@ Home @ Carlson: Finding Community Outside of Class
Wednesday, February 17, 2021
Sabel Peterson has made some of her best friends in some of the worst of times.
These “shared hardships,” as she calls them, have been numerous throughout her time in the Reserve Officer Training Corps (ROTC) at the University of Minnesota. In those difficult situations, you need to have a community that you can rely on and people who can help push you the extra mile, she says.
“The community aspect of ROTC is really important,” Peterson explains. “You’re not always doing the most enjoyable things, such as 12-mile marches with 35 pounds on your back. But you need the people on your left and right to care about you and reassure you throughout the march.”
Peterson enlisted in the Army as a senior in high school because she both wanted to serve her country and utilize the military benefits to help pay for school. Throughout her time in the service, she’s developed deep relationships with her peers that has made her college experience more enjoyable.
It took time to find that community, however. When she arrived at the University, Peterson says she was down on herself. She didn’t have many friends on campus and needed a way to find “her people” in such a large place. First, she joined a lacrosse team, then ROTC.
“Extracurricular activities really helped me develop strong relationships that I hope to have for the rest of my life,” she says. “It was important for me to find people who are interested in the same things I am.”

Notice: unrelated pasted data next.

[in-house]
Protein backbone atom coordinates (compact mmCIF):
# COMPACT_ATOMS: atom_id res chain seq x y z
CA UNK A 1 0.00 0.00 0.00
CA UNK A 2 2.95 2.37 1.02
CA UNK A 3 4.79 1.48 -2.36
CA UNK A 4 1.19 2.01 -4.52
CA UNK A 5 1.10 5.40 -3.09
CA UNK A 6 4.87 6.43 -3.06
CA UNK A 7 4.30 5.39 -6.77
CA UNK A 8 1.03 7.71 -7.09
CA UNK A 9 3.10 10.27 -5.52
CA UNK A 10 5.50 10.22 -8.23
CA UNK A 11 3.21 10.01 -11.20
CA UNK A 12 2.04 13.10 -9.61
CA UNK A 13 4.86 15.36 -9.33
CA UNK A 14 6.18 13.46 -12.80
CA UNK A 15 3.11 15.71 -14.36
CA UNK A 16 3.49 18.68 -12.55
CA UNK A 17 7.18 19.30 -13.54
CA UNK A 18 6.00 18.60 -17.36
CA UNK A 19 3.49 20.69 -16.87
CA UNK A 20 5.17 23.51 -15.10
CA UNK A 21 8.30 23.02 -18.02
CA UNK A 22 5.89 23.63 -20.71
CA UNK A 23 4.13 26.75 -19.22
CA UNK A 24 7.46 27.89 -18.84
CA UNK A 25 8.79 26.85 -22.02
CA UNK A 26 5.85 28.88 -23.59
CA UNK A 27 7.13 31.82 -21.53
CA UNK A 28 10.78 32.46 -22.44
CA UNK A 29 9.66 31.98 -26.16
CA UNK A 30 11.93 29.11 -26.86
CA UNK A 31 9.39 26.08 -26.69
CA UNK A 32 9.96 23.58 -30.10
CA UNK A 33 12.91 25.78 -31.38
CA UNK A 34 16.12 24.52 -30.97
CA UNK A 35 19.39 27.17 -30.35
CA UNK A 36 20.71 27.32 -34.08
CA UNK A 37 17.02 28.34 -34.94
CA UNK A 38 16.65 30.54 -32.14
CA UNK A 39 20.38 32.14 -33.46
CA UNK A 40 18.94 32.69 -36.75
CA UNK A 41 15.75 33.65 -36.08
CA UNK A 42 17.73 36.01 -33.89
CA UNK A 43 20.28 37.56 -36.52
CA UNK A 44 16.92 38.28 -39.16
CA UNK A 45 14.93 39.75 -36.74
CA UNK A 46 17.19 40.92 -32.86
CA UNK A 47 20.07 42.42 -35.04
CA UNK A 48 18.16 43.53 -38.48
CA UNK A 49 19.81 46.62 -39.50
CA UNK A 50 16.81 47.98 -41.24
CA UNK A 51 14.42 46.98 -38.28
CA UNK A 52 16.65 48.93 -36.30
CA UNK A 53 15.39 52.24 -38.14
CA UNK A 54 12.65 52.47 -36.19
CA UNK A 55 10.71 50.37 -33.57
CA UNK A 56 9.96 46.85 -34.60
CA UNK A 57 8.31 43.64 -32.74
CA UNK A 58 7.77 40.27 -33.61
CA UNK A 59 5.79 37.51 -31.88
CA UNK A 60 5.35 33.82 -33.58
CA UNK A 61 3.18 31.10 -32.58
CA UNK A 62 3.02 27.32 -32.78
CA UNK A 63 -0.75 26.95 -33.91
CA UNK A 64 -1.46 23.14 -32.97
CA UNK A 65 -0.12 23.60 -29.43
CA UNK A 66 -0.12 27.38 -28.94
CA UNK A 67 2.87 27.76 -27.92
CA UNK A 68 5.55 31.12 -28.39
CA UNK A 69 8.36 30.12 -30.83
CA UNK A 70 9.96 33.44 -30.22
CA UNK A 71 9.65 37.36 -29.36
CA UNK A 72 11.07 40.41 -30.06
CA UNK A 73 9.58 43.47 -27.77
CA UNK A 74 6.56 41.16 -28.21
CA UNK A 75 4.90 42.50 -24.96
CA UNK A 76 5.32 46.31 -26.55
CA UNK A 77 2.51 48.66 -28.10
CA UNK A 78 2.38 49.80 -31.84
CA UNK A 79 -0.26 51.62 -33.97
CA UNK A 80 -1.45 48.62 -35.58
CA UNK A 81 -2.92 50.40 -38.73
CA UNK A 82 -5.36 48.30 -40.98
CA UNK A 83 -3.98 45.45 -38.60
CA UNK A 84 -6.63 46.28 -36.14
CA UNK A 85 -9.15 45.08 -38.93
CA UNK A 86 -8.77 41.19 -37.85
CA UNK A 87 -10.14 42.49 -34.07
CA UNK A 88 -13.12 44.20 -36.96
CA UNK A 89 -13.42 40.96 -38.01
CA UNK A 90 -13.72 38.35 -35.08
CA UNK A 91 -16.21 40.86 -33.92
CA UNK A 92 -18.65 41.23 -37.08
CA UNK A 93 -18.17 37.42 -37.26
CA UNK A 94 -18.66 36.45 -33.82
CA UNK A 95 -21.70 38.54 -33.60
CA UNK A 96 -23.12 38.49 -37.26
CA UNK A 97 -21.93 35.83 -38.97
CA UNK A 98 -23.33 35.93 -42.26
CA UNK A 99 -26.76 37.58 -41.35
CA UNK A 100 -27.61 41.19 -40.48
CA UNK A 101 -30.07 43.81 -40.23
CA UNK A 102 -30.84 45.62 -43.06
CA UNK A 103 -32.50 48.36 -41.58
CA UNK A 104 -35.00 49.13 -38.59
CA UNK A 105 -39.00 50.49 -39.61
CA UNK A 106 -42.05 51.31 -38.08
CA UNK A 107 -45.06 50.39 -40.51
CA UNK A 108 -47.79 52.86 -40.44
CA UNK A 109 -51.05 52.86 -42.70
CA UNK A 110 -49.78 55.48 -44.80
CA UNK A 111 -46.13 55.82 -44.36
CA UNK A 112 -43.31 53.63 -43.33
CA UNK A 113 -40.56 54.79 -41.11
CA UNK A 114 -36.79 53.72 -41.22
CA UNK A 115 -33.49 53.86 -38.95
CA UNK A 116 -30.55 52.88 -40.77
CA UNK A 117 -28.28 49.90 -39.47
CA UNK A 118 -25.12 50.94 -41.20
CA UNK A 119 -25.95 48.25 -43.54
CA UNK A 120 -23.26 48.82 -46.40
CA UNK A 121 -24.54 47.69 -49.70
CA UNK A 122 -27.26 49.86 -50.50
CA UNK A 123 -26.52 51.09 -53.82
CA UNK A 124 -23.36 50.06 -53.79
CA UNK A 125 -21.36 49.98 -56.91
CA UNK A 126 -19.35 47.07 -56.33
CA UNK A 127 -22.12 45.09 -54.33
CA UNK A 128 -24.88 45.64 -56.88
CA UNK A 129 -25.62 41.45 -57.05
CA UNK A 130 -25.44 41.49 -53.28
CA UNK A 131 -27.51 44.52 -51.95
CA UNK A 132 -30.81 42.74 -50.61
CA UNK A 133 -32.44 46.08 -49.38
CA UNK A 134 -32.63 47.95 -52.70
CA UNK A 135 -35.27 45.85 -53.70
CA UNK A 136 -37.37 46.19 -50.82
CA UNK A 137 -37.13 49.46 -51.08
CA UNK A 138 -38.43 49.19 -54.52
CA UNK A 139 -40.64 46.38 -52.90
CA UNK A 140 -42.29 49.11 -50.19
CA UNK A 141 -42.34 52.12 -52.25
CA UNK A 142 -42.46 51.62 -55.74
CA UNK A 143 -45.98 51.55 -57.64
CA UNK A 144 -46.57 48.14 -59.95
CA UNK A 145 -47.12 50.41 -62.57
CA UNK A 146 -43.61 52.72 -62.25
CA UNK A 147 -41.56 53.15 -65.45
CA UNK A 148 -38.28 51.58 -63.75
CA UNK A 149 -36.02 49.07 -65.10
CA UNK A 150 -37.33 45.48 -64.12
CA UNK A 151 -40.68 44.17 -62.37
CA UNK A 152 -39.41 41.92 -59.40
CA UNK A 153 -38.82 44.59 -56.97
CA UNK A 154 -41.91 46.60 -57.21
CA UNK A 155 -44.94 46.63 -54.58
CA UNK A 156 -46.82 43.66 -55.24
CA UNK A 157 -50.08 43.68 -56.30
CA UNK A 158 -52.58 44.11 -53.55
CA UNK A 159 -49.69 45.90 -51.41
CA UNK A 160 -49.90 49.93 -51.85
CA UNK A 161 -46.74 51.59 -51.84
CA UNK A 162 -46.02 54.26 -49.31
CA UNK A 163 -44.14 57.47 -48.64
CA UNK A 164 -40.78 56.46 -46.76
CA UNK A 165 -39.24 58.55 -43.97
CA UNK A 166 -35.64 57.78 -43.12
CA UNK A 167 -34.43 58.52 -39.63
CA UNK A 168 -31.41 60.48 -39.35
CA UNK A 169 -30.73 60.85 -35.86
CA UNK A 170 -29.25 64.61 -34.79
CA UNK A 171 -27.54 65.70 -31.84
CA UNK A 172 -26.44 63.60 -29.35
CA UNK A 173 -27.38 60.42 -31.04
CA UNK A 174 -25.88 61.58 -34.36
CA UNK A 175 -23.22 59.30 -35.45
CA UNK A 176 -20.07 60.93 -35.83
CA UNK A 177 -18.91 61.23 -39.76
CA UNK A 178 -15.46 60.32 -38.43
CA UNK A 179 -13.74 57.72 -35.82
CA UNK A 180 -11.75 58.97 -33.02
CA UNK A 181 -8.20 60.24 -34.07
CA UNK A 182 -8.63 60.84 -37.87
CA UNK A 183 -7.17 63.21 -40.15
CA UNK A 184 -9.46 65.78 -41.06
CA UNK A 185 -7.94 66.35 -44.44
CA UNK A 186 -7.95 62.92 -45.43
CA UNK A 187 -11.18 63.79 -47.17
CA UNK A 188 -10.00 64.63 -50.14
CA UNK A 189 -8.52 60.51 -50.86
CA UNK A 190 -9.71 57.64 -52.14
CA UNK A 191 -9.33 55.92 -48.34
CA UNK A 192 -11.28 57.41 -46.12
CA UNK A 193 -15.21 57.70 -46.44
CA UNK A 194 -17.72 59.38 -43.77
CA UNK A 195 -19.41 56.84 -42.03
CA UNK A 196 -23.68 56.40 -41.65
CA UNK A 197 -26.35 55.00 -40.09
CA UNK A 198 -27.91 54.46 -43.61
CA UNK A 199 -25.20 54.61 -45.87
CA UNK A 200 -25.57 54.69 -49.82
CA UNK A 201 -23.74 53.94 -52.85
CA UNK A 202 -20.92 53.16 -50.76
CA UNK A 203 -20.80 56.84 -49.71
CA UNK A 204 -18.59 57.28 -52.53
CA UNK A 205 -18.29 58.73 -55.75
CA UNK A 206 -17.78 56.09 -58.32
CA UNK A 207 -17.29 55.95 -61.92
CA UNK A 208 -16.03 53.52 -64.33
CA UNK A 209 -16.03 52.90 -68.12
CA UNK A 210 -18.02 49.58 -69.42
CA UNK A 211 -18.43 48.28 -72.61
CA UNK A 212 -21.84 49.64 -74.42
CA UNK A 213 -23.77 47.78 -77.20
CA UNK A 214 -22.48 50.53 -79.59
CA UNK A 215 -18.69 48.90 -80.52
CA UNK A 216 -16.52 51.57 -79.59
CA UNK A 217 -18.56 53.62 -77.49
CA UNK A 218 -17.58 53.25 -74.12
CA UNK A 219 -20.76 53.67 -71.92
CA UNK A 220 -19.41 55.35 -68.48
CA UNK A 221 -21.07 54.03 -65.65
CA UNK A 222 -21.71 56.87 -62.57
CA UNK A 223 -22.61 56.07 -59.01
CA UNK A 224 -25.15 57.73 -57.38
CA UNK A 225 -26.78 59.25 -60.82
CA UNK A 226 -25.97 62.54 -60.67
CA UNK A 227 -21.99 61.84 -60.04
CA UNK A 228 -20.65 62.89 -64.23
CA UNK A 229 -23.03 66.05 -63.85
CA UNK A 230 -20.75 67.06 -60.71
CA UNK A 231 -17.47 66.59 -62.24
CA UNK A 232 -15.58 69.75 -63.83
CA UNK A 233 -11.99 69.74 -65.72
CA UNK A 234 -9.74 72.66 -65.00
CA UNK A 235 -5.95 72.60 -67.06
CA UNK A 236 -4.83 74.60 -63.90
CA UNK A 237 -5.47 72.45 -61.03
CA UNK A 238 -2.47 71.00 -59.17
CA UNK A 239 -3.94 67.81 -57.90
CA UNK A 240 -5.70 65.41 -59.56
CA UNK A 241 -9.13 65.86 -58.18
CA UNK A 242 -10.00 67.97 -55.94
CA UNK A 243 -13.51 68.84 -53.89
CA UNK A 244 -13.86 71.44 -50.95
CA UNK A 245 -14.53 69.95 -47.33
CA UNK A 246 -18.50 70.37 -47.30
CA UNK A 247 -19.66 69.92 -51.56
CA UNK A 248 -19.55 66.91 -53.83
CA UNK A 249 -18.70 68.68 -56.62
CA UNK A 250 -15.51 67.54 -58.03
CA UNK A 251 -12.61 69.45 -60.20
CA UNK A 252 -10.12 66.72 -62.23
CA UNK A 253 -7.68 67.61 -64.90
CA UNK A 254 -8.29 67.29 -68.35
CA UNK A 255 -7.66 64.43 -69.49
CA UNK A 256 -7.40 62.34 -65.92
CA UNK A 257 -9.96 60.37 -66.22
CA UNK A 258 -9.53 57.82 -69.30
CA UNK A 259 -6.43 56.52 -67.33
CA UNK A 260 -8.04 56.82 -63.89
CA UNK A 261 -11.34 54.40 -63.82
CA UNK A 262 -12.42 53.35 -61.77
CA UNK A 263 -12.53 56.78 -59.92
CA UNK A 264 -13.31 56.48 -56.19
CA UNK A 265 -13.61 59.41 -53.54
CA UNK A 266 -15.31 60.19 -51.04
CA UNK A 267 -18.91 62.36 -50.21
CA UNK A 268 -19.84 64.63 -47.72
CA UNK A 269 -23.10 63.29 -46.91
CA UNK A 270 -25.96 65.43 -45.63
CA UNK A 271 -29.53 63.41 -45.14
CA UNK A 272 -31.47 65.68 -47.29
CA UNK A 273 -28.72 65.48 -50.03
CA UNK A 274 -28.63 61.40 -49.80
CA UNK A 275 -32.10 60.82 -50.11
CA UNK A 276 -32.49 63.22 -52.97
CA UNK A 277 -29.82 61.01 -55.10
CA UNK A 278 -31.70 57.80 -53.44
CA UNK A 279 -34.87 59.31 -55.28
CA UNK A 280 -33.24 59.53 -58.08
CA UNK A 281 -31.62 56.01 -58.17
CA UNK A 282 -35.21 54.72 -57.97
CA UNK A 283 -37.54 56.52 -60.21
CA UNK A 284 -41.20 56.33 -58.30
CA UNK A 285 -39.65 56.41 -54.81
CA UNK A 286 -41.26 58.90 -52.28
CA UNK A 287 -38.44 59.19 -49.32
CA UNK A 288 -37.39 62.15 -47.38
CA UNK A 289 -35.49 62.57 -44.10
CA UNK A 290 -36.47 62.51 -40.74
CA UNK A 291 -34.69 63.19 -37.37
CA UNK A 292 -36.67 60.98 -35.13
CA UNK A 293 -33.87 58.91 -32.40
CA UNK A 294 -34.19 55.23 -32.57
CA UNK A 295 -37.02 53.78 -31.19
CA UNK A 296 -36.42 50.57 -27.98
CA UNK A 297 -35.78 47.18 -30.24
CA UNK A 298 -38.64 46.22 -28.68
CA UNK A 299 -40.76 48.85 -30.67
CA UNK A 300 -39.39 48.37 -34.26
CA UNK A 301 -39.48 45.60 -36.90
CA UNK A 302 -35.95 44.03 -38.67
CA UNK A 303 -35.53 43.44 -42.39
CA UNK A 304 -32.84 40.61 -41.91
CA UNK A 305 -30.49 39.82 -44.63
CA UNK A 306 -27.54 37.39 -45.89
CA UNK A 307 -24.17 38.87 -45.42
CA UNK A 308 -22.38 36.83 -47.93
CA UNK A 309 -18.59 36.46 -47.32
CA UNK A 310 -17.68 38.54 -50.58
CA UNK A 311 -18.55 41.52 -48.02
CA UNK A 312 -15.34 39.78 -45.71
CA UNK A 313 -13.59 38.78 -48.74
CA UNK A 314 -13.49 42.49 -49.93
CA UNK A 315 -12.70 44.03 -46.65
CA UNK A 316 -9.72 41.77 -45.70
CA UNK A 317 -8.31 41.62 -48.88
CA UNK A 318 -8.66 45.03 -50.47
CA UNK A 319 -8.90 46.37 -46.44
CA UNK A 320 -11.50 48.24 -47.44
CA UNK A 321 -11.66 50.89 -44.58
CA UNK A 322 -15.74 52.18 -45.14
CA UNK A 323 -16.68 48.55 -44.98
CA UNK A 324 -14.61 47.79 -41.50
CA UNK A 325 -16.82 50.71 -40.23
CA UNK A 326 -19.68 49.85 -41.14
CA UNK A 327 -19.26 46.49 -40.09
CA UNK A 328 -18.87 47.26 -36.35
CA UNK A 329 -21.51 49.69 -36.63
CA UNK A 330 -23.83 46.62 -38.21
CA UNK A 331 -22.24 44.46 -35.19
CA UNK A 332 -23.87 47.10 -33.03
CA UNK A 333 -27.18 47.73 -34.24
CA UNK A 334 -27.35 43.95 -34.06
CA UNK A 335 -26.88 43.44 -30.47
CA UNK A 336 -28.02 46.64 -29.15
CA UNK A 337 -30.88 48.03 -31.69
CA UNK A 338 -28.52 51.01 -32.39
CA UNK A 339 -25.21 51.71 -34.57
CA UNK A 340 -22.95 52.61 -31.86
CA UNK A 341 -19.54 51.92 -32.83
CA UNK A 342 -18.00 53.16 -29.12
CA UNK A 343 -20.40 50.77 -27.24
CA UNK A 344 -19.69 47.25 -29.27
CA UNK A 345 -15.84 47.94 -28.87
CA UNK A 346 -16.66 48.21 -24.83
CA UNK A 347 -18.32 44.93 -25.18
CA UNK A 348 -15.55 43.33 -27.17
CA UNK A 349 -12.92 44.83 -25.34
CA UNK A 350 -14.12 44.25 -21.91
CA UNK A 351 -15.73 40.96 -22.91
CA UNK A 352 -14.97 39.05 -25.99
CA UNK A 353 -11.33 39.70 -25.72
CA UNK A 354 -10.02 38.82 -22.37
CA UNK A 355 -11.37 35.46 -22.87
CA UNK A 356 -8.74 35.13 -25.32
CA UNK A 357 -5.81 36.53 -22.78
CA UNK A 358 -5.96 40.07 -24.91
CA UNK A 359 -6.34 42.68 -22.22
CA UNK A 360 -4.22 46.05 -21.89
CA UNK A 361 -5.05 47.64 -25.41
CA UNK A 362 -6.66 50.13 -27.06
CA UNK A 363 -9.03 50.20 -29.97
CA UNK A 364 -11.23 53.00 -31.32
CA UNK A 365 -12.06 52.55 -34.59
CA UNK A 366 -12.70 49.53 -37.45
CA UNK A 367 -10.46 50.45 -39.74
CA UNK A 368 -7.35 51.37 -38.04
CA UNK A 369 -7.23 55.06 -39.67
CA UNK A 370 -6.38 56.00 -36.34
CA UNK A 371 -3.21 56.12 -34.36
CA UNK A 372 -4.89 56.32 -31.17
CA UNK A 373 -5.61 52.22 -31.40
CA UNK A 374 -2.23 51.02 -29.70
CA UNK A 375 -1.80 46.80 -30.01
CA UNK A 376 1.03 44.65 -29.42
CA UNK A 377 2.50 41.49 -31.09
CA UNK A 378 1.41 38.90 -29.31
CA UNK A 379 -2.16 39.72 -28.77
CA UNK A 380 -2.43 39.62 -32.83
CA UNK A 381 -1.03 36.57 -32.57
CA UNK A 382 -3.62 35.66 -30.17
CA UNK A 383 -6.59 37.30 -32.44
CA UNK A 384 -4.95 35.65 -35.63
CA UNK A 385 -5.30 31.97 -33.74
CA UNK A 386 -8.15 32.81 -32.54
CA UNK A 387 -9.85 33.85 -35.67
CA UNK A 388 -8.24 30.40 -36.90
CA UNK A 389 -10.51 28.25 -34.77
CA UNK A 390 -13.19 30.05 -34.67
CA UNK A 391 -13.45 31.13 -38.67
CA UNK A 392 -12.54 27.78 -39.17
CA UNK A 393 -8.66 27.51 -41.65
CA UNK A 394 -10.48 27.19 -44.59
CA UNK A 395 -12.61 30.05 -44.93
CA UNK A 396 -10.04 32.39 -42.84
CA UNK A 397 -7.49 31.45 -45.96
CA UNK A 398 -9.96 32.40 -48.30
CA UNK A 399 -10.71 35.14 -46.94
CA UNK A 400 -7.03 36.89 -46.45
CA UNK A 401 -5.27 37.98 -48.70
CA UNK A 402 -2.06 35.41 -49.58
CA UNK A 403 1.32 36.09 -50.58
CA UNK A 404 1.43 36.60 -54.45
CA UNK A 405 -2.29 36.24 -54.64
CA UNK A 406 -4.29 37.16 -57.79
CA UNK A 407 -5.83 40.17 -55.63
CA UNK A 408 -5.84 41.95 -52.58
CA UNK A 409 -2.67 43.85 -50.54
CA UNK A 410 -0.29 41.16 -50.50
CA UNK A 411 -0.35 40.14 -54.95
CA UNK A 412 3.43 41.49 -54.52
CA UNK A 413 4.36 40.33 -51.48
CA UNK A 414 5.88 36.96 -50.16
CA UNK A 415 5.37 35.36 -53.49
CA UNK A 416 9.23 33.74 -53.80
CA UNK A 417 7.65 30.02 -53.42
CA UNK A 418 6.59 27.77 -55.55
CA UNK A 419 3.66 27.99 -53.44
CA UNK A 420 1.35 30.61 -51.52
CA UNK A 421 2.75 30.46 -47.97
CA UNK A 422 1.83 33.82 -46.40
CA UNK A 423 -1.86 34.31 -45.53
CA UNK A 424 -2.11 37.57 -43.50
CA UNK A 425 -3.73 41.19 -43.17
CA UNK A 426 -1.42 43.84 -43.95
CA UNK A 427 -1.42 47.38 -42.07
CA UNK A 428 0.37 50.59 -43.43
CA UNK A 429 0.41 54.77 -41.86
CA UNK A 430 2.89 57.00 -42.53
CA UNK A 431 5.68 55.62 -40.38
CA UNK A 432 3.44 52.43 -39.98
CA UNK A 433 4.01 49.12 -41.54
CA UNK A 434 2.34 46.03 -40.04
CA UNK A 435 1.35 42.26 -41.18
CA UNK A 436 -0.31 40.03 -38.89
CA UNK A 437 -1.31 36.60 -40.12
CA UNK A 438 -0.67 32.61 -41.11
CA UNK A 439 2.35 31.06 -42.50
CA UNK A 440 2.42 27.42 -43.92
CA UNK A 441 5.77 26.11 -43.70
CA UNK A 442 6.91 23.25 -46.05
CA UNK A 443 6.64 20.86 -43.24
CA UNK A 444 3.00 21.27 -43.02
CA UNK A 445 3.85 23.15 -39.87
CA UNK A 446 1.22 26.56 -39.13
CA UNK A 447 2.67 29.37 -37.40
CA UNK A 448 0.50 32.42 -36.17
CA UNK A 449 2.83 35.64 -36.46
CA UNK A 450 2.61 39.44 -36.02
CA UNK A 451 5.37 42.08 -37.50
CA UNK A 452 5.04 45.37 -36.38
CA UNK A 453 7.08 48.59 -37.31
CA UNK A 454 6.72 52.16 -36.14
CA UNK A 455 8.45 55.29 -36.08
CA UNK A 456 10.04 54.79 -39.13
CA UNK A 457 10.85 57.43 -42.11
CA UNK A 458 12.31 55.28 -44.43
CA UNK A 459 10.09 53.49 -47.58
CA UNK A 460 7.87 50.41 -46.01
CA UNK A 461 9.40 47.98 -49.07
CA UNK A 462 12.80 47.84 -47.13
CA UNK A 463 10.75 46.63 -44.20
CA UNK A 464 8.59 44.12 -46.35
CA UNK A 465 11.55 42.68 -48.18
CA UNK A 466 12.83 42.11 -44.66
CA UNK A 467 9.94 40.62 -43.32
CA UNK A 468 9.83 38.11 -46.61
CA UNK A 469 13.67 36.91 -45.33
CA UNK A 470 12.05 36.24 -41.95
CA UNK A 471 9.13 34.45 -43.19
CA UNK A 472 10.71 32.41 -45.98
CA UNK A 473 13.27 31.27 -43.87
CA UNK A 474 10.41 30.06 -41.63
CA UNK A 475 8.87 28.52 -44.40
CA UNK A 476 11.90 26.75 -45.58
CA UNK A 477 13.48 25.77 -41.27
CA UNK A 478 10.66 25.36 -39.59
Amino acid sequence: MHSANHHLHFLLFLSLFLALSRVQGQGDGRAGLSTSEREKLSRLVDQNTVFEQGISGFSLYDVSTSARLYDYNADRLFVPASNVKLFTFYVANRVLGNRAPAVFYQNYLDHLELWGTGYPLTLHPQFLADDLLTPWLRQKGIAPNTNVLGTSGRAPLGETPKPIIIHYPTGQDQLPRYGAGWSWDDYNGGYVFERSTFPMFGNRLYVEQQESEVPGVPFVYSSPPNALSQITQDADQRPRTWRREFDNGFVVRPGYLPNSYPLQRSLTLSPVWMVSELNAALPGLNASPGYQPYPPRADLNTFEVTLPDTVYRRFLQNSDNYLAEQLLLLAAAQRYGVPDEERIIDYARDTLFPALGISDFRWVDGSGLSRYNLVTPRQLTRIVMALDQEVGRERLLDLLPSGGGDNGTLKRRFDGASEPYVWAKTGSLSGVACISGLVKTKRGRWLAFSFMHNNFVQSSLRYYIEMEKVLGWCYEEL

In a virtual world, it can be challenging to find that community, Peterson admits. There’s no running into people on campus or walking past a table for a student organization to join. She encourages her fellow students to make the effort to find a community.
“It can be hard if you move away without many friends, but joining extracurriculars is a great way to make campus feel smaller,” she says. “If you find those people that you can really create a bond with and have fun around something you enjoy, that goes a long way.”
The skills she developed in those activities, plus during internships, have translated to her future career as well. After completing an internship last summer, she accepted a full-time position after graduation with LOOP, a digital agency that works with Queens Gaming Collective, a women-led gaming lifestyle company that challenges the diversity and gender equity issues currently facing the industry.
“I find myself drawing a lot of parallels between the skills I used in the military and the ones I used at my internships,” she says. “You need those leadership skills and the ability to develop interpersonal relationships in both ROTC and in business.”